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December 2019

The bees were out today.

Winter is challenging for those of us who really enjoy the company of honeybees. We tuck them in when the weather turns cold.  I provide extra food in the form of a "candy board". It is a type of hardened sugar syrup with added vitamins and minerals... a "secret recipe" created by the wise folks at Long Lane Honey Bee Farms, poured into a wooden frame that is insulated and rests on the top of the frames in each hive.

I wrap the sides and back of each hive in a small black moving blanket and when bad weather is expected, I add a tarp to keep them dry, and then I hope.

Some fun facts :

"Honeybees head to the hive when temperatures drop into the 50s. As the weather becomes cool, the honeybees gather in a central area of the hive and form a “winter cluster." A winter cluster is much like a huddle you may have seen at a football game — except it lasts all winter!Bees have one main job in the winter — to take care of the queen bee. This means they must keep her safe and warm.In order to do so, worker bees surround the queen and form a cluster with their bodies. The worker bees then flutter their wings and shiver. This constant motion and continuous use of energy is how the bees keep the inside temperature of the hive warm.In order to keep shivering, the bees must have enough honey. This is how they get their energy. One of the most important jobs of the beekeeper in the winter is to make sure the honey supply stays full so the bees can keep shivering.Though the queen is always at the center of the cluster, worker bees rotate from the outside to the inside of the cluster, so no individual worker bee gets too cold. The temperature of the cluster ranges from 46 degrees at the exterior to 80 degrees at the interior. The colder the weather is outside, the more compact the cluster becomes.In order to produce body heat and stay alive, honeybees must rely on honey for energy. Some studies have found that hives of honeybees will consume up to 30 pounds of stored honey over the course of a single winter. On warmer days, bees will leave the cluster briefly in order to eliminate body waste outside the hive."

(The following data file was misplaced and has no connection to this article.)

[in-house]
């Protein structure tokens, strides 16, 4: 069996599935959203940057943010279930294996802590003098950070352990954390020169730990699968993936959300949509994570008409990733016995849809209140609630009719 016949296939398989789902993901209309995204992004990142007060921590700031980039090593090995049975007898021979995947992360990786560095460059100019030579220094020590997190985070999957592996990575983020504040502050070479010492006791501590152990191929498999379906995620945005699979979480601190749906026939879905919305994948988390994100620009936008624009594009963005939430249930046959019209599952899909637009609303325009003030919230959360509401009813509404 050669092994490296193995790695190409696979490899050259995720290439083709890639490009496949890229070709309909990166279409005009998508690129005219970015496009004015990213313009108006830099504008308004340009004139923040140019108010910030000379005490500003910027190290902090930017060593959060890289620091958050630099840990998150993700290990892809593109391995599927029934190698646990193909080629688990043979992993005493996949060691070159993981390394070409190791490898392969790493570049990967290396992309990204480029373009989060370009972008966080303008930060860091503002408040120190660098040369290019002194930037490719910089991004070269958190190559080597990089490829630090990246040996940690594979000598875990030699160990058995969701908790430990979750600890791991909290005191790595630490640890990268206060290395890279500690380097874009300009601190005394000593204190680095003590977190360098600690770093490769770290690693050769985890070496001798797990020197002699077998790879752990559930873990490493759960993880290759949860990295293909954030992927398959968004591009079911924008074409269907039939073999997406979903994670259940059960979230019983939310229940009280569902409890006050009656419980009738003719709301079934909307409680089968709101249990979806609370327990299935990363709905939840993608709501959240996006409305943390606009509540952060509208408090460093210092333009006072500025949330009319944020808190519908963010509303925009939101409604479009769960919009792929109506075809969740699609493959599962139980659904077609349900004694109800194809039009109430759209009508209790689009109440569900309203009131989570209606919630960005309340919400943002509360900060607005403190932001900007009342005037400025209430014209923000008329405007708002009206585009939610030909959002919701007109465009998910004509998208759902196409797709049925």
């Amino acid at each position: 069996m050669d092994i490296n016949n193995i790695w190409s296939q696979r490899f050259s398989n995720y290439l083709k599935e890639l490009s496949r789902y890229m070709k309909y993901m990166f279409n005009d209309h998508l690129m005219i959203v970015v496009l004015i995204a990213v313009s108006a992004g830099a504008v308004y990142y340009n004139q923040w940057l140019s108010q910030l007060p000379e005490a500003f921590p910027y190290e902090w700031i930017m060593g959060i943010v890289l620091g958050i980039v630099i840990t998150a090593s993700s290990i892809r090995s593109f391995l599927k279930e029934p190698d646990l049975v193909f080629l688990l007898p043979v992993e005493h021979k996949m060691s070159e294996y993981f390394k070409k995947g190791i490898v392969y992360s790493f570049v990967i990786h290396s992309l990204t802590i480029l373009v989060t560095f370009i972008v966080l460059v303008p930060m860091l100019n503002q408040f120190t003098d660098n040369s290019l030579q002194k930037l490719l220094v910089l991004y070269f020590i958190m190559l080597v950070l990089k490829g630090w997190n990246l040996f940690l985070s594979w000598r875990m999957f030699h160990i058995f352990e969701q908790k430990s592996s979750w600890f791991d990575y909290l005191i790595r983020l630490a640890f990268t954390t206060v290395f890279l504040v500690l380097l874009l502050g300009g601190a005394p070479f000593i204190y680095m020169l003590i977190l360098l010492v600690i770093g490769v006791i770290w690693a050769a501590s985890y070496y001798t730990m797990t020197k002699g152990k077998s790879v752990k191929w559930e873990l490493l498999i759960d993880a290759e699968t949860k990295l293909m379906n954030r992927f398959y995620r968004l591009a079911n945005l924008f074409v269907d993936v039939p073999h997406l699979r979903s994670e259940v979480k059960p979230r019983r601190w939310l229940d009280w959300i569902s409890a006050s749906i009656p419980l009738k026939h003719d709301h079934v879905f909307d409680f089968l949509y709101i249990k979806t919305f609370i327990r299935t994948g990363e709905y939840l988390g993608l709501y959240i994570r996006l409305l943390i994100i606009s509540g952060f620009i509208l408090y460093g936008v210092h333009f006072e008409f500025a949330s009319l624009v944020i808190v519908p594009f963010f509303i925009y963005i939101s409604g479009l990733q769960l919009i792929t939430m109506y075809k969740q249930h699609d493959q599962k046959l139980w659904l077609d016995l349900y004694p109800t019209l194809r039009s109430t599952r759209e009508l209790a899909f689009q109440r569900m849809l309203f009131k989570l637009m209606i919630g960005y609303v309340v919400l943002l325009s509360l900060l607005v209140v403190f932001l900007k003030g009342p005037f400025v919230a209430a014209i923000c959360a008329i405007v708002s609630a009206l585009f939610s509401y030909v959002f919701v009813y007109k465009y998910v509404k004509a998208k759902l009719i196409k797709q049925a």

So today, in the warmth of the winter sun, the girls were out. "Cleansing flights" they call it. Can you imagine the collective sigh as thousands of girls rushed for the exit to wee after holding it for days and days?  I can't really explain it, but seeing them flying in front of all of the hives made me really happy. We still have months of cold ahead but just knowing that everyone has survived so far felt wonderful.

I just completed the download of my "Flower and Gemstone Essence Practitioner" epacket, and I am so excited.

I suppose day 3 of year 65 doesn't feel much different than day 2 but as I stared down my one gallon motivational water bottle...

Water bottle
yes, last week I thought that was a good idea, and threw the last of the Christmas muffins to the birds and squirrels, I had a serious moment of pause, questioning whether I am up to the challenges I have set for myself.... hmmmmm....

I will have to let you know.

Life is what happens... even at 65

I have been planning the re creation of me for the last few months, counting down to my 65th birthday with anticipation.   I decided that I would blog every day as a way to keep myself motivated and accountable.  I registered for an on line class in Flower Essences.  I ordered several books on Intermittent Fasting and Aging Gracefully.  I decided to let my hair grow before it all falls out.  I took a photo of the scale and was mentally preparing to take a beginning photograph of myself, as a way of documenting this journey when preparing went sideways.

I woke up on Christmas morning enthused and ready. Then my head started to ache and the nausea set in.

Today I am feeling better but "life is what happens when you are busy" planning.  And so, my first lesson in the journey to Grace at 65 involves :

  1. Always have Emetrol on hand
  2. Always have Saltines and Ginger Ale on hand
  3. Flush before you open your eyes if you are staring into the abyss
  4. And trust that if you are brazen enough to make plans, you must also be wise enough to be flexible.

I was going to encourage myself with a plan for tomorrow's new beginning when I realized that I am not that brazen or flexible so I will just wait and see.

Perhaps moving into 65 requires more trust than enthusiasm.